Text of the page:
Media Roundup for May 7, 2017

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Wake Forest Law faculty, students and staff are quoted regularly in the media. Following are the media mentions for the week of April 28, 2017:

Cautionary fraud tale for pro athletes with sudden wealth


The Associated Press

May 7, 2017

Top college athletes often rely on academic advisers, trainers and coaches to manage matters off the field — so it’s not unusual for them to put the same trust in financial advisers when they turn pro, said Tim Davis, a Wake Forest University law professor and co-author of “The Business of Sports Agents.” Further, many athletes don’t have experience dealing with the amount of money they earn; not many people do. That opens the door for unscrupulous characters to get into their investments.

This story also ran on multiple national and international outlets including ABC NewsFox News and Stars and Stripes.

Speciall Report: Should Coal Country Roll Back State Laws and Rely on Reds?

Bloomberg BNA
May 4

“If he’s really for the miners, which seem to be in his constituency, then he would be for active regulation,” Sidney Shapiro, a Wake Forest School of Law professor, said.

When Hiring a Lawyer or Mediator, Buyer Beware


Psychology Today

May 4

Vincent Cardi’s article, “The Law As Violence: Essay: Litigation As Violence“, published in the Wake Forest Law Review in 2014, ended as follows.

Uruguay’s ‘inspiring record on environment, UN expert says country must do more

UN News Centre

May 2

“Uruguay has supported its obligations to human rights and the environment by adopting a number of laws and policies on rights to information, public participation in environmental decision-making, and providing remedies following environmental harm,” UN Special Rapporteur John Knox said at the end of his five-day mission to the country, according to a news release from the Office of the UN High Commissioner for Human Rights (OHCHR).

Case studies in ‘free speech’

Carolina Journal

May 1

2017: Private universities and the Shannon Gilreath incident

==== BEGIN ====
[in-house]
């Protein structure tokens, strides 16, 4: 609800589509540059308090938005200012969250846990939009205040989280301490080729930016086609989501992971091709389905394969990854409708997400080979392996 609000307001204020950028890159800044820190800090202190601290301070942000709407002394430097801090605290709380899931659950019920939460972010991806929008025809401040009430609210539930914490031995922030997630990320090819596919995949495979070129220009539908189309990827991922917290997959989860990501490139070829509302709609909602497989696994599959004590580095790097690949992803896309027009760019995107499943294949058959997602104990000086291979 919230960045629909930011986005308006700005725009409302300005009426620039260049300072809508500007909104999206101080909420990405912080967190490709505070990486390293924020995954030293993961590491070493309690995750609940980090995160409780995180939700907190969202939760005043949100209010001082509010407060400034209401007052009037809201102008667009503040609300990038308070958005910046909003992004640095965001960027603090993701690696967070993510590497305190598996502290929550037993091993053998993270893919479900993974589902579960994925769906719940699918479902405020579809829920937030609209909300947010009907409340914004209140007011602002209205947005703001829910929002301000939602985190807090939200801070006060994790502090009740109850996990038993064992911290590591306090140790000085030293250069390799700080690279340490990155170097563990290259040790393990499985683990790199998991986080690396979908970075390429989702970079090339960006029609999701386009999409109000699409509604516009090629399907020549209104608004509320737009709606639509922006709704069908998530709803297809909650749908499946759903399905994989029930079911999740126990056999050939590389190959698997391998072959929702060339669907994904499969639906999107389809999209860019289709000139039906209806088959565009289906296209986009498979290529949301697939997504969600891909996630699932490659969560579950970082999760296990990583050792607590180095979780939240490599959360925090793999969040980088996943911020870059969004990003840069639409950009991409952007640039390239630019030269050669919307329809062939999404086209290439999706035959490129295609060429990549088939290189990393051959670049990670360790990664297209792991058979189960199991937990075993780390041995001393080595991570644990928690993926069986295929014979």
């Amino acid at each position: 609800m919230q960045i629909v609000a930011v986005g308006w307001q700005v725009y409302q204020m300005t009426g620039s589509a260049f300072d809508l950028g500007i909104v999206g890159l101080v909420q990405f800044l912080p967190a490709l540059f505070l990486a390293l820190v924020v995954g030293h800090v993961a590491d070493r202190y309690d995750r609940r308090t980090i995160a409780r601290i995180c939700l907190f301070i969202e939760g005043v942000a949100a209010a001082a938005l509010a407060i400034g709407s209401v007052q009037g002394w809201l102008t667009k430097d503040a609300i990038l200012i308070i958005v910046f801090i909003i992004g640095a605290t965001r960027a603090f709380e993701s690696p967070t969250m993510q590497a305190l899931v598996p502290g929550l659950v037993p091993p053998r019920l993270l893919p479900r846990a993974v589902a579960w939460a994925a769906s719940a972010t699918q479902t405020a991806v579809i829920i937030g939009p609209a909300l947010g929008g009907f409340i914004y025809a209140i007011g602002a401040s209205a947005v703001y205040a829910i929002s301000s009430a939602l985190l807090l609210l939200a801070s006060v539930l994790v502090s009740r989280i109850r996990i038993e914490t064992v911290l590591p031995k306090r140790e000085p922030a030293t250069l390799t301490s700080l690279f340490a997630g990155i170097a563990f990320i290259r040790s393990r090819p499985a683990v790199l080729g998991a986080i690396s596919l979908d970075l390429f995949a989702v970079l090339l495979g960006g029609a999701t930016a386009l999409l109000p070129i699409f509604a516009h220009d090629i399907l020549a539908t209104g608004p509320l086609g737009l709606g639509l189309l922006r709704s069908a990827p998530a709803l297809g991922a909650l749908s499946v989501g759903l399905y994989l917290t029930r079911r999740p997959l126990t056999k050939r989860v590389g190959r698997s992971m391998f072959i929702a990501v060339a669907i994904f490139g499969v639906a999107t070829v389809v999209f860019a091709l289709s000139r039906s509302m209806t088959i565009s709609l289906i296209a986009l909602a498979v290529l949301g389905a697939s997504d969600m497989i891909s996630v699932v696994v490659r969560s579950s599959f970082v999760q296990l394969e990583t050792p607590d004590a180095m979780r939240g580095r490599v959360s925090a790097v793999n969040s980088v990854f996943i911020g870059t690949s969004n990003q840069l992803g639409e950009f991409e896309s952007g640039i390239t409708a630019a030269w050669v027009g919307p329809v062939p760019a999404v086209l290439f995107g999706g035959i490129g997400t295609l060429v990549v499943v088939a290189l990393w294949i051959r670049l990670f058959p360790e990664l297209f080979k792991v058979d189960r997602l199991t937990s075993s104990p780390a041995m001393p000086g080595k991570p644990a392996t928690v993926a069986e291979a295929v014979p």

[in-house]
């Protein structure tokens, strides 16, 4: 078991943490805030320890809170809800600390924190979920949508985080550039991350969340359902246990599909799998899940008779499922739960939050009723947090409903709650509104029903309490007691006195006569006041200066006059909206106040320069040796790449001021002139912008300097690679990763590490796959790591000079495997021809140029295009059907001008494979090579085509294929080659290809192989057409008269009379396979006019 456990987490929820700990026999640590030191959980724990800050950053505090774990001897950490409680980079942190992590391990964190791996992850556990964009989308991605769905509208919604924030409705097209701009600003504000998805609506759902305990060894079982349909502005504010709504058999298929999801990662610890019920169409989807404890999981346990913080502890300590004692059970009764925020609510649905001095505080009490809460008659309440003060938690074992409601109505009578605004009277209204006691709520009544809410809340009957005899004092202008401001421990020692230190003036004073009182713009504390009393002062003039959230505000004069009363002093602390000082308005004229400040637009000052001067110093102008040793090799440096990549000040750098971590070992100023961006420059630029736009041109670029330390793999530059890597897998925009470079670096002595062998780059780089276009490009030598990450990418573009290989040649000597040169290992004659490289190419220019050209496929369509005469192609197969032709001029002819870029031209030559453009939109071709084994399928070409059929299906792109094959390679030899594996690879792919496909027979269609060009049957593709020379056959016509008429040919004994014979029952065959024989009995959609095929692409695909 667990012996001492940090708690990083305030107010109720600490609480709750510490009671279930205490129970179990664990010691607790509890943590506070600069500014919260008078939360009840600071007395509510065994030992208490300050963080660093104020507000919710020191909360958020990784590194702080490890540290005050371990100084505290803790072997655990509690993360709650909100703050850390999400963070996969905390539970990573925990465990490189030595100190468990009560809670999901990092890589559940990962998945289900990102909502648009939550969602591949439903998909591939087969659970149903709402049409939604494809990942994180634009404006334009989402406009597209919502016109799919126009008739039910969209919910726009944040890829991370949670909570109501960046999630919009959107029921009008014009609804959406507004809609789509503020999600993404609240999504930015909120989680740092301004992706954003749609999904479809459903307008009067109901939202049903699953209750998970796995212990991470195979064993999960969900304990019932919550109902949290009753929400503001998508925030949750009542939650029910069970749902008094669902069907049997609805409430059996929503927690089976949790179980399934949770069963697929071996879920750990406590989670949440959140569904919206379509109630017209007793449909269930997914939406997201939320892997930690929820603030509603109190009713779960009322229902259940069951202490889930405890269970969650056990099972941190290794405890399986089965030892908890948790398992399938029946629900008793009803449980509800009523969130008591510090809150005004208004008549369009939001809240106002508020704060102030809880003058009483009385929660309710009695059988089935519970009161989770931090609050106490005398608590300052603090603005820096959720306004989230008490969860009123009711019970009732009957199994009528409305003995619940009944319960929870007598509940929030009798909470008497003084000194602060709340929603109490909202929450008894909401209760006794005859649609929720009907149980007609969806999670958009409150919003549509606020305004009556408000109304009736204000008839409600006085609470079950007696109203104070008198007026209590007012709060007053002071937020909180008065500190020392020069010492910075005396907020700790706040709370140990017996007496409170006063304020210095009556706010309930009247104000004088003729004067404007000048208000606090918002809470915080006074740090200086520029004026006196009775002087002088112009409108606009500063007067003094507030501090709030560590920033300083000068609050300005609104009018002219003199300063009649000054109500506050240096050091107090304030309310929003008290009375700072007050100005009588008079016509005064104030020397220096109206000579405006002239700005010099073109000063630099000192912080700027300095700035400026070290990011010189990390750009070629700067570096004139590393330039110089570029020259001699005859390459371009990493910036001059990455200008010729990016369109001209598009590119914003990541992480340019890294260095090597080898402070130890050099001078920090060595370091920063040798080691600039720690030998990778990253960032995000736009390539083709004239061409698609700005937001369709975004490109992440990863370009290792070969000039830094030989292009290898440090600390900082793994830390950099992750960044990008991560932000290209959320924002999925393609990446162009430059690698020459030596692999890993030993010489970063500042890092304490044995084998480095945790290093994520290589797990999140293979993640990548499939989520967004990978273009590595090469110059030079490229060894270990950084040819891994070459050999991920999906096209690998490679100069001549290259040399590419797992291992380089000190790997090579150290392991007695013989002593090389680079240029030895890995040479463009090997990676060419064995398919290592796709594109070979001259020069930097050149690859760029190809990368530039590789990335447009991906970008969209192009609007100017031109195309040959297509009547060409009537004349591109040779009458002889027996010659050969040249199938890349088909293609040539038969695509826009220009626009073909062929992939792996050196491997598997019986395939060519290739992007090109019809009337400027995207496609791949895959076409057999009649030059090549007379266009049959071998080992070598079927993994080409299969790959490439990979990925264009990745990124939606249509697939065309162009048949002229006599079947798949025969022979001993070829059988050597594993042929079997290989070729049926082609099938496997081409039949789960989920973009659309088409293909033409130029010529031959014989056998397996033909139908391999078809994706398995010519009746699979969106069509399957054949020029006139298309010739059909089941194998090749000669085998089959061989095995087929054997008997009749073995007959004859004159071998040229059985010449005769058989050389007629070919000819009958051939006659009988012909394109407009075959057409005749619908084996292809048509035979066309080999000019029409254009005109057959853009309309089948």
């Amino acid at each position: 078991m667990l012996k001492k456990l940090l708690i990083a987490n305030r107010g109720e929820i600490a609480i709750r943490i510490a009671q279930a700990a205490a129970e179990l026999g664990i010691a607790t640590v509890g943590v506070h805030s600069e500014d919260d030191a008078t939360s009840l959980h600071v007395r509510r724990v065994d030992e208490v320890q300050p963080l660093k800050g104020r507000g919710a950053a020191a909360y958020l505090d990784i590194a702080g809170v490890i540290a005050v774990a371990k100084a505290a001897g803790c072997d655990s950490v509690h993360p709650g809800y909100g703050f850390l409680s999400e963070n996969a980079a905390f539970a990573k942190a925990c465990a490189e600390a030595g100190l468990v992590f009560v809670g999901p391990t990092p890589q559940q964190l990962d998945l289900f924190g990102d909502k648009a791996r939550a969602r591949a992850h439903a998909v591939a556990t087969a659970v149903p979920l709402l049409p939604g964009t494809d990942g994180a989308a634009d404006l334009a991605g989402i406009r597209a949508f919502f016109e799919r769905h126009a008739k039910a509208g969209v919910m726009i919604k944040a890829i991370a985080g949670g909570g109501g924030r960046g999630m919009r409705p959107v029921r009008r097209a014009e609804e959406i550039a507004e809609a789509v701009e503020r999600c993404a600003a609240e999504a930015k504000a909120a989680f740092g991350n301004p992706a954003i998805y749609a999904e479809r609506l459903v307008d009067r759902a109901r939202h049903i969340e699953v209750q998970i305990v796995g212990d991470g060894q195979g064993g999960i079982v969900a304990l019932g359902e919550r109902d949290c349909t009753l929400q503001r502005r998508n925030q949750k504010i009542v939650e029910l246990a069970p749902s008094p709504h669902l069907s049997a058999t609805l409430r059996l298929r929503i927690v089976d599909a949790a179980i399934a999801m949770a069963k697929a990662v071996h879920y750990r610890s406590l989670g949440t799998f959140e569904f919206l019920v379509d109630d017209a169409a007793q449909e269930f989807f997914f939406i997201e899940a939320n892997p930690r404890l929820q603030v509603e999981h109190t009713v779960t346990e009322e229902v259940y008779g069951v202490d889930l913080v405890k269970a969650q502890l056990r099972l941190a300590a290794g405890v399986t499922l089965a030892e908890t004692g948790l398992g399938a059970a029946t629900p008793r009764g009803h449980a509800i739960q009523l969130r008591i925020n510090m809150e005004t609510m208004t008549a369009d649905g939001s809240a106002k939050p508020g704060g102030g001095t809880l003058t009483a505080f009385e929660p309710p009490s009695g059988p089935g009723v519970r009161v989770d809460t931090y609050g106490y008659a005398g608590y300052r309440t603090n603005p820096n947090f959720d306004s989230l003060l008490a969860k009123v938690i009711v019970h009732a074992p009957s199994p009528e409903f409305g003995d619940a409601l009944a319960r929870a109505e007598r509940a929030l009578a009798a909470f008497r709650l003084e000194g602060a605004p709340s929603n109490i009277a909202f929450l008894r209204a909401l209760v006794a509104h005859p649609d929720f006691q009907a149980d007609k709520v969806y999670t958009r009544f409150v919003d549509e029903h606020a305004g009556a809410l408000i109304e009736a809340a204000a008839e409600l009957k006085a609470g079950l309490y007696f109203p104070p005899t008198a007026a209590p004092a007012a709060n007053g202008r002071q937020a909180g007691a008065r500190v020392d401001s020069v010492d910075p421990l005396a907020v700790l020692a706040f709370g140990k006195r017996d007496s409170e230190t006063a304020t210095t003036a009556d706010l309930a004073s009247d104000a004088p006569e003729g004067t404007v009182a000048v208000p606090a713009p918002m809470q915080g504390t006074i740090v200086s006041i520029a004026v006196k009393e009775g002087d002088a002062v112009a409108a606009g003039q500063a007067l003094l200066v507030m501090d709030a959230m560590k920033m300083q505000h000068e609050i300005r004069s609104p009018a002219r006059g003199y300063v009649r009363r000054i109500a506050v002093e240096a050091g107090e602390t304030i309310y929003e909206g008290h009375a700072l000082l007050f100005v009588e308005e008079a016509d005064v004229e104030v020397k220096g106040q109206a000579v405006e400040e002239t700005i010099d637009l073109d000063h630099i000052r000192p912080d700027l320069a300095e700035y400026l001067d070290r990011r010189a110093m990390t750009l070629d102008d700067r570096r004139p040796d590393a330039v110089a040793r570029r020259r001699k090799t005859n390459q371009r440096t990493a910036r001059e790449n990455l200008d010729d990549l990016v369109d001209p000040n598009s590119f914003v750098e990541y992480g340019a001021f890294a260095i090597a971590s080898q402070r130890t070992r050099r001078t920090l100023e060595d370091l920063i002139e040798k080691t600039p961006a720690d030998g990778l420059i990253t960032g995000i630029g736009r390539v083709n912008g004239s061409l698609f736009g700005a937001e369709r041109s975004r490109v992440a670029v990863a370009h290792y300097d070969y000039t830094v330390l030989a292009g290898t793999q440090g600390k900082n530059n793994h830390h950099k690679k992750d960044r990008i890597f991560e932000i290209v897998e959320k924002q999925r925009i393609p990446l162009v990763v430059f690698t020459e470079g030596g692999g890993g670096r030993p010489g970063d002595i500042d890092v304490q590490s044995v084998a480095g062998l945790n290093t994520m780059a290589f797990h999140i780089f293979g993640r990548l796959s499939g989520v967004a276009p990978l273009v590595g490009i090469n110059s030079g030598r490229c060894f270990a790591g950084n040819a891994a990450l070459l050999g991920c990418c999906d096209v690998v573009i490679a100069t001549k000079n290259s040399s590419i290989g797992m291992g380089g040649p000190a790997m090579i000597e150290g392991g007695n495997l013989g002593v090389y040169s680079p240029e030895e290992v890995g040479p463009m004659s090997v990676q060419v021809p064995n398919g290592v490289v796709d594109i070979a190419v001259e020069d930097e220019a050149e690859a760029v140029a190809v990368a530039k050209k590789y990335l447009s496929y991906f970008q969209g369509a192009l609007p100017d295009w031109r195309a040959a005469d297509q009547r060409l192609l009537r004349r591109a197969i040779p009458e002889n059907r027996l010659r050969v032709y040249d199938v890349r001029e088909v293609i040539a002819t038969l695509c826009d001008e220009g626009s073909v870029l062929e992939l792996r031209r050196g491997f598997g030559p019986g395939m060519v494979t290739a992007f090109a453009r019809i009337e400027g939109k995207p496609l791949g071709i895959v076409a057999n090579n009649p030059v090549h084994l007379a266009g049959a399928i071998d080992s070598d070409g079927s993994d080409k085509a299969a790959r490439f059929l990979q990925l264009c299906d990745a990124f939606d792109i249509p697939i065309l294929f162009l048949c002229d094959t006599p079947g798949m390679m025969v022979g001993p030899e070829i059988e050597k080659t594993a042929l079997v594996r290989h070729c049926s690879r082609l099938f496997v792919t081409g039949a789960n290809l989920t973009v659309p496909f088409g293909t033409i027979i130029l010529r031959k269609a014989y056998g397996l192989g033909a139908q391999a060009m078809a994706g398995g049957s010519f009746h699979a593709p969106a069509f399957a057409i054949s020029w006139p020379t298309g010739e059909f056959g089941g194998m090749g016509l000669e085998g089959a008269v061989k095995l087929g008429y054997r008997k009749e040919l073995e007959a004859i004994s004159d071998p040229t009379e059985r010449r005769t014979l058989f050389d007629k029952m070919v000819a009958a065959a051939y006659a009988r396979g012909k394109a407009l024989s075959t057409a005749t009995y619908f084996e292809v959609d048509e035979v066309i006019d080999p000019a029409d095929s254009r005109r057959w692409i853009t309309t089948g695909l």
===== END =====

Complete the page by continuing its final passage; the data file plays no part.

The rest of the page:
The First Amendment doesn’t govern private colleges and universities, making it tough for professors and students to tout unpopular views. Shannon Gilreath, a professor of law and of Women’s, Gender, and Sexuality Studies at Wake Forest University, came under fire in January 2017 for penning a highly controversial op-ed published by the Washington Blade, a national LGBT news source.

Wake Forest University School of Law to promote fully online, part-time Master of Studies in Law (MSL) degree and certificate programs for Alaska residents at annual Anchorage SHRM Conference, May 18-19

Alaska Business

May 1

The MSL degree and certificate programs are specially designed for professionals who need to navigate the law to better manage risk in the workplace. The Human Resources degree track focuses on the knowledge and skills necessary to navigate a growing number of complex employment laws and regulations.  It provides professionals with the necessary legal compliance knowledge and skill to reduce risk and increase value for their business, in a flexible, accessible degree format.

The 14th: A Civil War-era amendment has become a mini-Constitution for modern times

ABA Journal

May 1

Michael Curtis, a professor at Wake Forest University School of Law, finds the court’s interpretation to be puzzling. “The federal privileges and immunities that the court found to be covered by the 14th Amendment were things like protection on high seas and in foreign lands,” says Curtis. “The major reason for having the 14th Amendment is to protect the newly freed slaves, but how many of them are actually going to be out on the high seas or in foreign lands?”

California may toughen rule on sex between attorneys and clients

ABA Journal

May 1

“I believe the greatest dangers are abuses of power by the lawyer, particularly when clients are vulnerable, as many are,” says Wake Forest University law professor Ellen Murphy. “Arguably, California’s rule as it stands today covers such situations. Absent abuses of power or coercion, the real concern should be whether the relationship in any way impairs the lawyer’s ability to provide competent representation or otherwise satisfy the fiduciary duties owed.”

‘Folks don’t feel safe’


April 30

A woman who works with refugees describes the harrowing stories they’ve told her about what happened before they fled their homes. A Wake Forest law professor explains that there’s nothing illegal about the resolution the City Council is finally about to vote on. Besse tells the crowd that whatever happens to his resolution tonight doesn’t really matter.

LS mock trial team earns high marks at the National Student Trial Advocacy Competition

Harvard Law Today

April 28

Sixteen teams from fourteen regions competed at the national competition. Harvard Law School earned their spot in the national arena when they won the Boston regional competition — finishing undefeated with a 15-0 record. During the national competition, Harvard advanced to the quarterfinals, having faced teams from Baylor Law School, Tulane University Law School, Wake Forest University School of Law, and Chicago-Kent College of Law. Wake Forest took home the national title.